RPA-LF assays were performed following the indications provided in the TWISTAMP NFO kit (TwistDx). Briefly, RPA reaction was assembled as above (basic kit RPA reaction) but 2.1 (5 μM) of each primer and 0.6 μL of the probe (5 μM) were added to the reaction tube. Amplified DNA was detected using LF strips (Milenia Hybridtech 1, Bad Nauheim, Germany) following the instructions indicated in the kit. Briefly, 5 μL of the RPA reaction was diluted with 95 mL of LF buffer in a 1.5-mL tube (LF reaction tube contained in the Milenia Kit). LF strips were introduced in the LF reaction tube, then a picture was taken 2 minutes after control bands (top in the strips) were observed and the result was interpreted by presence or absence of bands in the detection zone (low in the strips). For DNA amplification, we used 250 ng of DNA from E. histolytica (ATCC 30459D) diluted in water, for sensitivity assays we prepare 1:10 dilutions in the range of 250 ng to 0.025 fg. The limit of detection of RPA-LF was compared with SYBR Green real-time PCR conducted in our laboratory using the primers and conditions described by Gonin and others.16

Results

RPA and RPA-LF detection.

Our results showed that by targeting ribosomal 18s DNA from E. histolytica, RPA amplified a 132 pb amplicon after 40 minutes of incubation (Figure 1). No reaction was noted with E. dispar. By using a 44-nt dual-labeled probe, we were able to detect amplified DNA using paper strips. As observed in Figure 2, DNA extracted from E. histolytica was detected by RPA-LF paper strips within 20 minutes and no cross-reaction was observed with E. dispar. Evidence of background or noise was not observed in samples with Cryptosporidium and Giardia (Figure 2), because these strips are not different than the negative control.

Figure 2.
Figure 2.

Entamoeba histolytica recombinase polymerase amplification (RPA) in lateral flow (LF) strips. Entamoeba histolytica, E. dispar, Cryptosporidium, and Giardia deoxyribonucleic acid (DNA) and no template (NT) were used to evaluate the specificity of E. histolytica RPA in LF strips. RPA detects E. histolytica DNA but not E. dispar (left). RPA detects E. histolytica using DNA of E. histolytica spiked with DNA of Cryptosporidium and Giardia (Right). Cryptosporidium and Giardia DNA alone were negatives (Right). White arrows indicate control bands for the assay and black arrows show detection zone of RPA positives.

Citation: The American Society of Tropical Medicine and Hygiene 93, 3; 10.4269/ajtmh.15-0276

RPA-LF specificity.

RPA specificity was tested using nonpathogenic species as well as DNA from Cryptosporidium and Giardia (Figure 2). RPA-LF showed high specificity and no cross-reaction was observed against other parasites (Fasciola hepatica, Blastocistis hominis, Taenia solium, Toxoplasma gondii) neither with human nor with E. coli DNA (data no shown).

RPA-LF sensitivity.

We tested the sensitivity of the assay by using serial dilutions of pure DNA extracted from parasites in a range of 250 pg to 0.025 fg. The results showed a limit of detection up to 2.5 fg (Figure 3). This limit of detection was the same as when we used SYBR Green real-time PCR with the same dilutions (Figure 3). We analyzed the sensitivity of RPA-LF with parasites spiked in stools, results shown a limit of detection of 40 parasites (Figure 4).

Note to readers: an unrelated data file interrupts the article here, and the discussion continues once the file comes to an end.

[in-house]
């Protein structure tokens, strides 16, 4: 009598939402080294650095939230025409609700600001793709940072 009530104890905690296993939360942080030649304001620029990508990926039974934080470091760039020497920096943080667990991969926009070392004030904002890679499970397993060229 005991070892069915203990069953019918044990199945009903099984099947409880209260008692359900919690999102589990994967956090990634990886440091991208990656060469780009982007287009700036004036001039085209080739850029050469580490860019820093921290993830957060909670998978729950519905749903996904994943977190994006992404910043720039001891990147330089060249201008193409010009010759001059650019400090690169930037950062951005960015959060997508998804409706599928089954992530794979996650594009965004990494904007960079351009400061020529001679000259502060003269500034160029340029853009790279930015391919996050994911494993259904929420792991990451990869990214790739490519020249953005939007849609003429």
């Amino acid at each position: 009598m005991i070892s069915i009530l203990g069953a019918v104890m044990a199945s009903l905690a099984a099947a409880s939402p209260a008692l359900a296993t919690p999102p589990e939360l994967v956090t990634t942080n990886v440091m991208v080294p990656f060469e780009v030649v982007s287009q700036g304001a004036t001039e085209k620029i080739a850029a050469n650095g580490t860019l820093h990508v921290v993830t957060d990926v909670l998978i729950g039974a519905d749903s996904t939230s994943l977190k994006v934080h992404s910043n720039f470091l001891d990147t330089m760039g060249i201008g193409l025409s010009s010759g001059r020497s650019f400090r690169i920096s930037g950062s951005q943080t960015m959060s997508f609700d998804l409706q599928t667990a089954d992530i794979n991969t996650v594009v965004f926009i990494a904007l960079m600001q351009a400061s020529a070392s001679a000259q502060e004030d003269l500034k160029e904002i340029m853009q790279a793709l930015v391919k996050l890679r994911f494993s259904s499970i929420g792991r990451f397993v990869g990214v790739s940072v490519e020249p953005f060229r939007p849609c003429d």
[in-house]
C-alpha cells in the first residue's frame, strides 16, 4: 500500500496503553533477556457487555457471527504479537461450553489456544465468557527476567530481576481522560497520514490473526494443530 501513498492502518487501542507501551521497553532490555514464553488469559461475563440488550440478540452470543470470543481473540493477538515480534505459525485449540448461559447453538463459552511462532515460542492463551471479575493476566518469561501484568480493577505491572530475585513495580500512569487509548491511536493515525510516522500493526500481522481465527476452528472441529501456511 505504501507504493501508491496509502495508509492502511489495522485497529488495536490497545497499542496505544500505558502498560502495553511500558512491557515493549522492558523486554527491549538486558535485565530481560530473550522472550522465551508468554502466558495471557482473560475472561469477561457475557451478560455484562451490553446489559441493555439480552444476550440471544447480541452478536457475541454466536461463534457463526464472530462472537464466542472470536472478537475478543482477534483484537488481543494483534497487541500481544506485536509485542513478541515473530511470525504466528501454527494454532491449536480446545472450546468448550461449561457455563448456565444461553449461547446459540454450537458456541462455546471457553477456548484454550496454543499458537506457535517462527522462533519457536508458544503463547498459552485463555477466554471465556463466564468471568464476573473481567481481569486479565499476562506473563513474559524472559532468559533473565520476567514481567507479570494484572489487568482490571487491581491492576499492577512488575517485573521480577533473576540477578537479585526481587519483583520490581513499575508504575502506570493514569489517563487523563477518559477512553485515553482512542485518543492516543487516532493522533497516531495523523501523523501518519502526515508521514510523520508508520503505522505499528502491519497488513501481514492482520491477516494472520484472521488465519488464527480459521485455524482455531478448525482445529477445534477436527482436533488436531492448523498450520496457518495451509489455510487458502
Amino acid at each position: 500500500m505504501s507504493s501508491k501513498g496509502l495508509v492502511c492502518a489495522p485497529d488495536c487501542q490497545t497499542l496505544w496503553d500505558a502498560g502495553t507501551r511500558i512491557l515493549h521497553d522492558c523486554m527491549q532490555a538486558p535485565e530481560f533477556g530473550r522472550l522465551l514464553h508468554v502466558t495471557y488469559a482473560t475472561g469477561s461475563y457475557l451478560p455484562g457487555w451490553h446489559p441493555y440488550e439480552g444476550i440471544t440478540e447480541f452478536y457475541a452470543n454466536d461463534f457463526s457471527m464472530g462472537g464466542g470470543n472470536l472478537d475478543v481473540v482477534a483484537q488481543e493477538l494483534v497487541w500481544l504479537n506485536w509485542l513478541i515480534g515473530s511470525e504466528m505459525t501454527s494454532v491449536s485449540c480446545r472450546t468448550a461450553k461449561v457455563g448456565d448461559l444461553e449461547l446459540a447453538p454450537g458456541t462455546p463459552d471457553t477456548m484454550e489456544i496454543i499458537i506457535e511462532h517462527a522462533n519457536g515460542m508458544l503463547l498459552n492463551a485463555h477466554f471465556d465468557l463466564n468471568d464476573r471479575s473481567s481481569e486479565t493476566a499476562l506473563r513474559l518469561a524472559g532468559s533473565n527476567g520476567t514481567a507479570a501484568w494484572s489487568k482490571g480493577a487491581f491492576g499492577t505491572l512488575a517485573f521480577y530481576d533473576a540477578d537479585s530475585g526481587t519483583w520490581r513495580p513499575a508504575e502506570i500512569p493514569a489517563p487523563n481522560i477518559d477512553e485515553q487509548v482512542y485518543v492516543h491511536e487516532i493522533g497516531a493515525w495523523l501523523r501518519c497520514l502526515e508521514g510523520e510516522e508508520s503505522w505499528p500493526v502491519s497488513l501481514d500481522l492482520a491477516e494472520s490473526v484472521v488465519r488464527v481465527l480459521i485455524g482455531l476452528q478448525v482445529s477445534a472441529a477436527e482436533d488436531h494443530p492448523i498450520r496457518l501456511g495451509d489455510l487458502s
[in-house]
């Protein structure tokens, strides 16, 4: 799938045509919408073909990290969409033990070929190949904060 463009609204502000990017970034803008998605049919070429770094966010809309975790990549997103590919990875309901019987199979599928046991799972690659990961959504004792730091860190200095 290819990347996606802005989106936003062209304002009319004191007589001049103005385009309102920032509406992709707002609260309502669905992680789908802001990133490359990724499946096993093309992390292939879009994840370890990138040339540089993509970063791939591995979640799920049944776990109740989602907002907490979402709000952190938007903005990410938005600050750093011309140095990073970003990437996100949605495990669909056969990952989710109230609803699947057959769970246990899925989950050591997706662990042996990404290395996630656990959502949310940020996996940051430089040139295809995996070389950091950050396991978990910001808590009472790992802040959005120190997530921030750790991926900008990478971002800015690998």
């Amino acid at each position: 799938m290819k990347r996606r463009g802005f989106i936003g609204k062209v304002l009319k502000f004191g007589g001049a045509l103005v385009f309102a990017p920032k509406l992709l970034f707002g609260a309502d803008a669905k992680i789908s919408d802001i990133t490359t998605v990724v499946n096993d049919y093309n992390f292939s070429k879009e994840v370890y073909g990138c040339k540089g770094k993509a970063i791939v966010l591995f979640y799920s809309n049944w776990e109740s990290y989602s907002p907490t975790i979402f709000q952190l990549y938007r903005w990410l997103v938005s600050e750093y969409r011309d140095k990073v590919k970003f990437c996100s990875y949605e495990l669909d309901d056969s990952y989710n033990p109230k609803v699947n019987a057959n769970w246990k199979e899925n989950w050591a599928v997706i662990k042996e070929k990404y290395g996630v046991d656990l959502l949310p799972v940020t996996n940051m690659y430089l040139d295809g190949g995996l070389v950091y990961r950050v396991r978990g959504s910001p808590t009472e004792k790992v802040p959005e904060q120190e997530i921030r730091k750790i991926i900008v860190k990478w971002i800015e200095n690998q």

Figure 3.
Figure 3.

Recombinase polymerase amplification (RPA) sensitivity. A total of 250 pg of Entamoeba histolytica deoxyribonucleic acid (DNA) was diluted (1:10) in phosphate buffered saline (PBS) and tested by RPA in lateral flow (LF) strips. Black arrows indicate detection zone and white arrows show control bands. Ct or negative values of PCR from dilutions are shown (bottom).

Citation: The American Society of Tropical Medicine and Hygiene 93, 3; 10.4269/ajtmh.15-0276

Figure 4.
Figure 4.

Recombinase polymerase amplification (RPA) in stool samples. Different amounts of Entamoeba histolytica parasites (indicated in the top) were spiked with stool sample from a healthy donor diluted in phosphate buffered saline (PBS). After DNA extraction samples were analyzed by RPA in lateral flow (LF) strips. Black arrows indicate detection zone and white arrows show control bands.

Citation: The American Society of Tropical Medicine and Hygiene 93, 3; 10.4269/ajtmh.15-0276

RPA-LF in clinical samples.

To validate our method, we analyzed 32 samples of DNA extracted from clinical samples obtained from ongoing studies in Colombia. In the first experiment, using 2.5 μL of sample, we obtained an 86% of correlation with real-time PCR (data not shown). In a second experiment, using 5 μL of sample resulted in 100% correlation with PCR and ELISA results, as well as clinical presentation (Table 1).

Table 1

RPA in DNA from clinical samples. DNA obtained from patients positives for Entamoeba histolytica, E. dispar, E moshkovskii, or negatives were analyzed by RPA in LF strips

Sample ELISA/PCR RPA Microscopy/symptoms
1 Entamoeba moshkovskii Negative Cysts in stools
2 Negative Negative Negative
3 Negative Negative Negative
4 Negative Negative Negative
5 E. histolytica E. histolytica Cysts in stools, tenesmus, stools with mucus and occasional blood, acute diarrhea, abdominal pain
6 E. moshkovskii Negative Cysts in stools
7 Negative Negative Negative
8 Negative Negative Negative
9 E. histolytica E. histolytica Cysts in stools, stools with mucus diarrhea, abdominal pain